so they are covering a case that has just been decided at the European Court of Human Rights.
This story is in some ways incredibly important but in other ways not likely to happen.
The ruling in the case of between a Spanish man Mario Costeja and the search giant Google was about
old and out of date information the search engine was bringing up about the man.
The ECHR has considered the matter and today they came out with their ruling on the matter. They
ruled in favour of the man and against the giant, David had his day and Goliath has a headache.
The court ruled that the Data Protection Directive, or to use its full name ‘The officially Directive 95/46/EC
on the protection of individuals with regard to the processing of personal data and on the free movement
of such data' applied in this case and so set the precedent for all such cases in Europe.
I belong to the last generation that grew up off line. Despite the best efforts of certain friends of mine to
find and post online photos of me in my teens and twenties my formative years were off line. People thirty
and younger are people who were born into or who spent their formative years during the 21st century and
the information age.
Without thinking about the long term consequences they happily lived their lives online, every deed was
pictured online or posted on social media. Every selfie that was such a laugh at the time is out there in the
digital world where it can be used as evidence of foolishness or criminal action.
Young adults, those from eighteen to twenty five have the last fifteen years of their lives online, to be found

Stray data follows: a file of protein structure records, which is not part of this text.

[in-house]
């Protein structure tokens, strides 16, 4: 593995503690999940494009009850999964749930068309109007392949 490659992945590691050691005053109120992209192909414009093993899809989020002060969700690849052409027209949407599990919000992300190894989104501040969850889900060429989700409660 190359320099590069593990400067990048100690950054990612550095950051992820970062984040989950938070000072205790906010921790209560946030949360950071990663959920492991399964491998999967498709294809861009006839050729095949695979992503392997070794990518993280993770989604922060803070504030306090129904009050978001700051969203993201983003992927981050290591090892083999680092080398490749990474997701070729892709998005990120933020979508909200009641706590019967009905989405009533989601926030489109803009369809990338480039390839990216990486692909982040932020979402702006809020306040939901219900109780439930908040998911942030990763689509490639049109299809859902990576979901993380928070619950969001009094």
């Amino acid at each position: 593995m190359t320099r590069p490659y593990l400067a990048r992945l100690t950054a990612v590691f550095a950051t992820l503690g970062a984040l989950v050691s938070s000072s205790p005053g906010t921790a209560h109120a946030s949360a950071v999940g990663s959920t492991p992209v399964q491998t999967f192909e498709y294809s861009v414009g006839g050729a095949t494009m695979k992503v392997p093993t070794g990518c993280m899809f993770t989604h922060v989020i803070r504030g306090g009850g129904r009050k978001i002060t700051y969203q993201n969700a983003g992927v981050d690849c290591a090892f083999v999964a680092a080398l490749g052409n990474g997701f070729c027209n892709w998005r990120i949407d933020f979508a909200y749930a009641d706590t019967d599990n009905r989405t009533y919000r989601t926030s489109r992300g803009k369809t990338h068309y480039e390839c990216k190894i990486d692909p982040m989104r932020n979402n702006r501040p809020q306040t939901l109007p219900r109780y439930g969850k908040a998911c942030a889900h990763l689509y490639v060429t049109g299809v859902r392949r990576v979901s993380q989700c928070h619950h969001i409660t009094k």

by anyone who has the Google Foo to find them.
Prospective employers who check Facebook pages, credit agencies or banks doing background checks, real
life is now looking at peoples online histories and to them it makes no difference that the person was a
teenager or drunk. Those nude pictures or the drunken games or the pictures with the bong pipe or joint will all
This is harmful and this is what this ruling is intended to address. To prevent people being harmed by data
about them online, it doesn't matter if they put the information online themselves or not, it is harmful and
the ruling is that it is now wrong to find it.
I mentioned that this is both important and a potential non event.
It is important because this is the first serious attempt to bring legislation up to date in the digital age. There
are a number of ongoing attempts to change laws to reflect the reality of 2014 and the modern internet but
they are slow going. This case is the first major ruling and as such it is important, wrong but important.
Consideration of the ruling seems to be that any person could ask that information be removed if it appeared
to be "inadequate, irrelevant or no longer relevant". The definition of these three terms is open to debate and
will doubtless involve lawyers. A person could decide that some of his online data fits one of those categories
and demand that it be removed or not included in searches.
Queue the non event. It isn’t going to happen. Apart from the fact that the UK has already said NO to this and
it requires all 28 EU countries to ratify it, it is bloody well impossible.